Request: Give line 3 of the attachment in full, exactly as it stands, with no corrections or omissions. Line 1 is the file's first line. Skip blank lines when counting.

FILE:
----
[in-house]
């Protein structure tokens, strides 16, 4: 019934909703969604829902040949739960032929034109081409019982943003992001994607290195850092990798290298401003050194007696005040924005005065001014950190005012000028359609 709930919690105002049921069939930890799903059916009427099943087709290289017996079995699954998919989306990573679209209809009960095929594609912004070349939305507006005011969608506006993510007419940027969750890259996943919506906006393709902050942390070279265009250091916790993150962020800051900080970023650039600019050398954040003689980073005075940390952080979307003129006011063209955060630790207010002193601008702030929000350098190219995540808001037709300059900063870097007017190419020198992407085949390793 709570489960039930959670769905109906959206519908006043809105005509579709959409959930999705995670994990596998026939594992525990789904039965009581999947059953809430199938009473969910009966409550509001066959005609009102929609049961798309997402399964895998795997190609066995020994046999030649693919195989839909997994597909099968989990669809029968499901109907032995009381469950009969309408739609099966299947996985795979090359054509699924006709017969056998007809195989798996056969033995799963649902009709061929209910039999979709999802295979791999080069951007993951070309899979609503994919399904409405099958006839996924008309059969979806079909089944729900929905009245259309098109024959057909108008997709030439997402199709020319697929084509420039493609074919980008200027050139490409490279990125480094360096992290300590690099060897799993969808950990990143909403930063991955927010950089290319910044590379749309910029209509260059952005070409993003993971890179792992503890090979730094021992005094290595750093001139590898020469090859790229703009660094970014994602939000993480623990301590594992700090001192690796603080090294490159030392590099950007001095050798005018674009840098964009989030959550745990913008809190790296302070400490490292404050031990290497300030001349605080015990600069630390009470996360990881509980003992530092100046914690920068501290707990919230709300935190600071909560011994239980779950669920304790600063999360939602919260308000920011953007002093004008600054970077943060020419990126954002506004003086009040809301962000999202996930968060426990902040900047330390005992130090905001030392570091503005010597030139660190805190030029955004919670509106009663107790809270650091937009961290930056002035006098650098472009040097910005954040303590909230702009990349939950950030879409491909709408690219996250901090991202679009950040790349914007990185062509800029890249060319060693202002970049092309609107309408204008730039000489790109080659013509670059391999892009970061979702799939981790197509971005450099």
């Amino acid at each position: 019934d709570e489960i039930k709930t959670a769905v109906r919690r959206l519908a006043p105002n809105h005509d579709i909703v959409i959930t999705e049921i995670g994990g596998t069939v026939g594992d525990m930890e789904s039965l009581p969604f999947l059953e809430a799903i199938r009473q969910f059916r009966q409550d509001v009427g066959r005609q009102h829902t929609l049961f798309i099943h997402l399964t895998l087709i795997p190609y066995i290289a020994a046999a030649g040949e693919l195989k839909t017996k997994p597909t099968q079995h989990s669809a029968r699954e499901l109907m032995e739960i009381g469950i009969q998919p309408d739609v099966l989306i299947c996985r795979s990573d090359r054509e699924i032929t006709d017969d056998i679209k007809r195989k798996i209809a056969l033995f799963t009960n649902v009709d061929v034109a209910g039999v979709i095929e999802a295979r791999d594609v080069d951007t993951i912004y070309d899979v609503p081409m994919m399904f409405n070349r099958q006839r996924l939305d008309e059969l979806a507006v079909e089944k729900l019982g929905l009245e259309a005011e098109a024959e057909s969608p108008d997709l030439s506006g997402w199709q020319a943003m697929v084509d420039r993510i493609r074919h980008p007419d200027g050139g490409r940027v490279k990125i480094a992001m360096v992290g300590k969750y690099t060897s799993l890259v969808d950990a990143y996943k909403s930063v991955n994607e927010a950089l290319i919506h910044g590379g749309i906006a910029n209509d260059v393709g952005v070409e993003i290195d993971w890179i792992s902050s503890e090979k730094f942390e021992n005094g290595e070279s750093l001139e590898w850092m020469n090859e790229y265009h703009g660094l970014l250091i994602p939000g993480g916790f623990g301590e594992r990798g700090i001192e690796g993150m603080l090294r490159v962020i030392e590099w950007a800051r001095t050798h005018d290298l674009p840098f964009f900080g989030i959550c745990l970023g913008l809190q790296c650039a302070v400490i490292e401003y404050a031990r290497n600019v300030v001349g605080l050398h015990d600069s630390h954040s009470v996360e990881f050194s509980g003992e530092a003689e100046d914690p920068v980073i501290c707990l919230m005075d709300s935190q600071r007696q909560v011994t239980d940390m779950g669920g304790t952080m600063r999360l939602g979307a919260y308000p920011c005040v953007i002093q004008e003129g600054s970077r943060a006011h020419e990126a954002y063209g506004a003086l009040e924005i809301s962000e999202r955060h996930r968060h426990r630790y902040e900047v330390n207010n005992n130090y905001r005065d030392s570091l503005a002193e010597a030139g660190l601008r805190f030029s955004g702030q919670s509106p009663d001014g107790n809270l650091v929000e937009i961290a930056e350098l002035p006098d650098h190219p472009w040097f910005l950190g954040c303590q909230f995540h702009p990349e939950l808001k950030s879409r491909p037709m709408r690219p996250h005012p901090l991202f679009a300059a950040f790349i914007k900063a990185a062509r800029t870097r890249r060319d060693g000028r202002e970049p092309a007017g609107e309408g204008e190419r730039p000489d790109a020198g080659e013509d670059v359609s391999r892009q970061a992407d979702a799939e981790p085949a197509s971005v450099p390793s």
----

């Amino acid at each position: 019934d709570e489960i039930k709930t959670a769905v109906r919690r959206l519908a006043p105002n809105h005509d579709i909703v959409i959930t999705e049921i995670g994990g596998t069939v026939g594992d525990m930890e789904s039965l009581p969604f999947l059953e809430a799903i199938r009473q969910f059916r009966q409550d509001v009427g066959r005609q009102h829902t929609l049961f798309i099943h997402l399964t895998l087709i795997p190609y066995i290289a020994a046999a030649g040949e693919l195989k839909t017996k997994p597909t099968q079995h989990s669809a029968r699954e499901l109907m032995e739960i009381g469950i009969q998919p309408d739609v099966l989306i299947c996985r795979s990573d090359r054509e699924i032929t006709d017969d056998i679209k007809r195989k798996i209809a056969l033995f799963t009960n649902v009709d061929v034109a209910g039999v979709i095929e999802a295979r791999d594609v080069d951007t993951i912004y070309d899979v609503p081409m994919m399904f409405n070349r099958q006839r996924l939305d008309e059969l979806a507006v079909e089944k729900l019982g929905l009245e259309a005011e098109a024959e057909s969608p108008d997709l030439s506006g997402w199709q020319a943003m697929v084509d420039r993510i493609r074919h980008p007419d200027g050139g490409r940027v490279k990125i480094a992001m360096v992290g300590k969750y690099t060897s799993l890259v969808d950990a990143y996943k909403s930063v991955n994607e927010a950089l290319i919506h910044g590379g749309i906006a910029n209509d260059v393709g952005v070409e993003i290195d993971w890179i792992s902050s503890e090979k730094f942390e021992n005094g290595e070279s750093l001139e590898w850092m020469n090859e790229y265009h703009g660094l970014l250091i994602p939000g993480g916790f623990g301590e594992r990798g700090i001192e690796g993150m603080l090294r490159v962020i030392e590099w950007a800051r001095t050798h005018d290298l674009p840098f964009f900080g989030i959550c745990l970023g913008l809190q790296c650039a302070v400490i490292e401003y404050a031990r290497n600019v300030v001349g605080l050398h015990d600069s630390h954040s009470v996360e990881f050194s509980g003992e530092a003689e100046d914690p920068v980073i501290c707990l919230m005075d709300s935190q600071r007696q909560v011994t239980d940390m779950g669920g304790t952080m600063r999360l939602g979307a919260y308000p920011c005040v953007i002093q004008e003129g600054s970077r943060a006011h020419e990126a954002y063209g506004a003086l009040e924005i809301s962000e999202r955060h996930r968060h426990r630790y902040e900047v330390n207010n005992n130090y905001r005065d030392s570091l503005a002193e010597a030139g660190l601008r805190f030029s955004g702030q919670s509106p009663d001014g107790n809270l650091v929000e937009i961290a930056e350098l002035p006098d650098h190219p472009w040097f910005l950190g954040c303590q909230f995540h702009p990349e939950l808001k950030s879409r491909p037709m709408r690219p996250h005012p901090l991202f679009a300059a950040f790349i914007k900063a990185a062509r800029t870097r890249r060319d060693g000028r202002e970049p092309a007017g609107e309408g204008e190419r730039p000489d790109a020198g080659e013509d670059v359609s391999r892009q970061a992407d979702a799939e981790p085949a197509s971005v450099p390793s």